Overall, 17 (29.8%) patients in the poor prognosis group died because of ACC. All deaths occurred within the first 50 surgical months of follow-up; the earliest death occurred in the fourth follow-up month, and the majority of deaths occurred within 24 months of follow-up (Fig. 1). The relapse rate with 24 and 50 months of follow-up was 43 and 40 patients, respectively (Fig. 1). The accuracy of evaluation for each histopathological system score revealed that the Wieneke score was superior to the Weiss and Van Slooten scores (Table 2).

Table 2.

Accuracy comparing Weiss, Van Slooten, and Wieneke scoring system

Accuracy comparing Weiss, Van Slooten, and Wieneke scoring system
Accuracy comparing Weiss, Van Slooten, and Wieneke scoring system
Fig. 1.

Survival curve of the 57 patients in the 35-year series.

Fig. 1.

Survival curve of the 57 patients in the 35-year series.

Close modal

Histopathological diagnosis of an adrenal cortical tumour strives to define whether it is malignant. Such diagnosis has been carried out using a multiparametric scoring system developed for adults but used as well for children and adolescents worldwide (i.e., Weiss and Van Slooten criteria), with only one system developed for children and adolescents only, but not for adults (i.e., Wieneke criteria) [13]. The histopathological patterns used to describe the malignant potential of adrenal cortical tumours in the paediatric population differ from those used in adults. However, diagnosing ACC remains challenging in children. Immunohistochemistry and genomic tests have been used to collaborate with the identification of adrenal cortical tumour prognosis, but with no meaningful achievement yet [13]. This study identified a mortality rate of 29.8%, which is in the range of 20–50% [14-16]. The high mortality rate of ACC calls attention to the importance of developing a reliable prognostic classification that provides better guidance to patients, families, and healthcare providers. In 2016, Bulzico et al. [17] analysed the database of the National Cancer Institute (INCA) of Brazil and found that almost 30% of patients considered sufficiently treated with surgery for ACC presented with disease recurrence during follow-up.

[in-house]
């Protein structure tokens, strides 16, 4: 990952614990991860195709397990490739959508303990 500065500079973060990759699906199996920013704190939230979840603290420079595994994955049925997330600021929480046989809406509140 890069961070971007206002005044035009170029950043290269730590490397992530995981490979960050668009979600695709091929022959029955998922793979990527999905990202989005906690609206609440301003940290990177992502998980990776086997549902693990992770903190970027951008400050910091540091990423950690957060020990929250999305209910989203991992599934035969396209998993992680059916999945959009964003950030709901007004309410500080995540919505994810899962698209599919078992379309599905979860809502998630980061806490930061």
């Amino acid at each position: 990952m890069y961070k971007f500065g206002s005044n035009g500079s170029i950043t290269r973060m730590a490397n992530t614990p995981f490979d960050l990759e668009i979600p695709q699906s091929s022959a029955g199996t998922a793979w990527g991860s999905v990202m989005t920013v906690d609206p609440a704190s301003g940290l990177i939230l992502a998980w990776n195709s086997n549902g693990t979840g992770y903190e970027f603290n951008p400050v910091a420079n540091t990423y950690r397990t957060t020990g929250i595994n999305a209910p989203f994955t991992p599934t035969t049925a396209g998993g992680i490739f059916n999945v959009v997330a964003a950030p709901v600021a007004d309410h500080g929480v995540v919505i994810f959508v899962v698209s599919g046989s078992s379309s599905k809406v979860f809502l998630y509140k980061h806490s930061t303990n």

Weiss et al. [18] developed the largest scoring system available for diagnosing ACC in 1984, using the following nine histopathological parameters: high nuclear grade (Fuhrman III or IV), mitotic index >5/50 high-power field, atypical mitosis, lack of clear cytoplasm ≥25%, diffuse architecture >1/3 of tumour, necrosis, venous invasion, sinusoidal invasion, and capsular invasion. Each parameter receives a score of 0 if it is absent and 1 if it is present, providing a total score ranging from 0 to 9. Analysing 43 patients with ACC for 5 years, Weiss identified those who scored ≥4 developed metastasis, therefore considered ACC, while those who scored ≤2 did not develop metastasis were considered to have nonmalignant neoplasia. In 1989, Weiss et al. [19] reviewed their study and reduced the score threshold to ≥3 for a diagnosis of ACC. In 1985, Van Slooten et al. [20] proposed their own score for adrenal cortical tumours based on seven histological parameters and designated different weights to each parameter: regressive changes (necrosis, haemorrhage, fibrosis, calcification), 5.7; lack of normal structure, 1.6; moderate or marked nuclear atypia, 2.1; nuclear hyperchromasia, 2.6; abnormal nucleoli, 4.1; mitotic index >2/10 high-power field, 9.0; and capsular/vascular invasion, 3.3. Hence, the score can range from 0 to 28.4, and if it reaches >8, it suggests a malignant adrenal cortical tumour. Later, using the same parameters as those by Van Slooten, Aubert et al. [21], van’t Sant et al. [22] and Pennanen et al. [23] (Helsinki score) attributed different weights to the criteria of Weiss et al. [19], modifying the final score and its threshold to define the adrenal cortical tumour as malignant or not, in an attempt to increase the accuracy of the method. All of these efforts work for adults.